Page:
10. #10

    Default

    I'm trying to figure out how we went from .308 vs 6.6 CM to .338 win mags and Rem ultra mags..
    Oh give me a home with a low interest loan,
    a cowgirl and two pickup trucks.

    A color TV,
    all the beer should be free,
    and that, man, is Rancho Deluxe.

  11. #11

    Default

    Quote Originally Posted by Rancho Loco View Post
    I'm trying to figure out how we went from .308 vs 6.6 CM to .338 win mags and Rem ultra mags..
    ...in theory; natural selection noun.
    The process in nature by which, according to Darwin's theory of evolution, only the organisms best adapted to their environment tend to survive and transmit their genetic characters in increasing numbers to succeeding generations while those less adapted tend to be eliminated.

  12. #12

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    Of the calibers OP mentioned I'd stick with the 7mag....of the two OP is leaning.....308.

  13. #13

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    ...they all float around the 30cal selection...

  14. #14

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    I wouldn't fix something that isn't broken. If you want to cut some weight I'd suggest starting around your midsection...

  15. #15
    Join Date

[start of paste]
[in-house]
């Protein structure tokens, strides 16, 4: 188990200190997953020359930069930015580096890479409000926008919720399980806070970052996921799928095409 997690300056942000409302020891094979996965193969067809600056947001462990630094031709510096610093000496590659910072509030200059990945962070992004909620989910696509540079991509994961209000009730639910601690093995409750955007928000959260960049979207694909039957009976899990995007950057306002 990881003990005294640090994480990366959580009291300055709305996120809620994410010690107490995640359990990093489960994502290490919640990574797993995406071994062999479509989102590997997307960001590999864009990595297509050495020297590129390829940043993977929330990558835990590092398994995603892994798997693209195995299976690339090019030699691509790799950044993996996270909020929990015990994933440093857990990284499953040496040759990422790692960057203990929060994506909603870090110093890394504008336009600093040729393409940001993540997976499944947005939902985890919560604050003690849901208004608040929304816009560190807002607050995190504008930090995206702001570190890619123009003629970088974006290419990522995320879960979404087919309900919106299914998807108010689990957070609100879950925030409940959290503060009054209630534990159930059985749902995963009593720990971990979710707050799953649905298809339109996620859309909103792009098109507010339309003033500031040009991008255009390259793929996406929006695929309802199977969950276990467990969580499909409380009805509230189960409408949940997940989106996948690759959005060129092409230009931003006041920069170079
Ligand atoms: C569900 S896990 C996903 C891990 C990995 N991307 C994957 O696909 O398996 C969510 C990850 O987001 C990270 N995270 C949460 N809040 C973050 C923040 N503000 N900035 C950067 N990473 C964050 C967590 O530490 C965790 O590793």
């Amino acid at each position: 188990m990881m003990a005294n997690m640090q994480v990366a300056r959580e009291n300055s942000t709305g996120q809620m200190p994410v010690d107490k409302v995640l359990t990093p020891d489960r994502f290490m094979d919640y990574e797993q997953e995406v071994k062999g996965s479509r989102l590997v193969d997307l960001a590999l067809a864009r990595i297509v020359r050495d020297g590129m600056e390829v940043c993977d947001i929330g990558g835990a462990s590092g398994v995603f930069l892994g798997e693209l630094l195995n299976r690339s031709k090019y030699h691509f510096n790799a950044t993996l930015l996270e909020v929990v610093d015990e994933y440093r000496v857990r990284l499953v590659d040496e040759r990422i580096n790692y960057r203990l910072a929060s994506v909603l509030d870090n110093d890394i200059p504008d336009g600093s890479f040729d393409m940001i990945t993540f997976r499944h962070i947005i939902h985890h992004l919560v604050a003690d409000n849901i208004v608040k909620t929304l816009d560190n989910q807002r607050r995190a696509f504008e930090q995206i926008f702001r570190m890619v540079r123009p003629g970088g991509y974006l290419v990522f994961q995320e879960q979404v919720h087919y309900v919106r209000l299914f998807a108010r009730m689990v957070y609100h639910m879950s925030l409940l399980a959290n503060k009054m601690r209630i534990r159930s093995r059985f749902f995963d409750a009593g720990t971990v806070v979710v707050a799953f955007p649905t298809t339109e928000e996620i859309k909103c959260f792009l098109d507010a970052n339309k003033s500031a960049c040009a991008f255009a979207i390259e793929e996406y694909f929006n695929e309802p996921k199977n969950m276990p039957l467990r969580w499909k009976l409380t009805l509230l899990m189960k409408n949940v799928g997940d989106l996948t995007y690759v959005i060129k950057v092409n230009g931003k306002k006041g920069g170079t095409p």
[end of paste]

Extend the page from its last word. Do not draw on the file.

Aug 2013
    Location
    Hill AFB, UT/Opheim, MT
    Posts
    497

    Default

    reloading the 6.5 will be fine. same with the 308, if not reloading then 308 as ammo selection is just larger.

    3-4 pounds off all the gear will be great and just enough to not be to noticeable I think, but every pound saved is nice.

    Back on topic, a 308 will be more than enough 400 yards to topple an elk, we all know it and we all also know just about any bullet put properly into the vitals will take care of em. Just make sure you have plenty of range time behind the new rifle, don't be afraid to shoot from odd positions also.

  16. #16

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    Quote Originally Posted by noharleyyet View Post
    ...in theory; natural selection noun.
    Made me laugh. Kinda what I was thinking. mtmuley

  17. #17

    Default

    A Tikka light would be a nice little mountain rifle. Of the two chamberings mentioned, I'd go with the .308 for elk. But why not split the difference and get a 7mm-08? It would be another excellent choice.
    Also, remember that you can make a light rifle heavy by putting a heavy scope on it. There's a huge variance in scope weight, so pay attention. I think the Leupold vx-3 2.5-8x is a great choice for this kind of rig.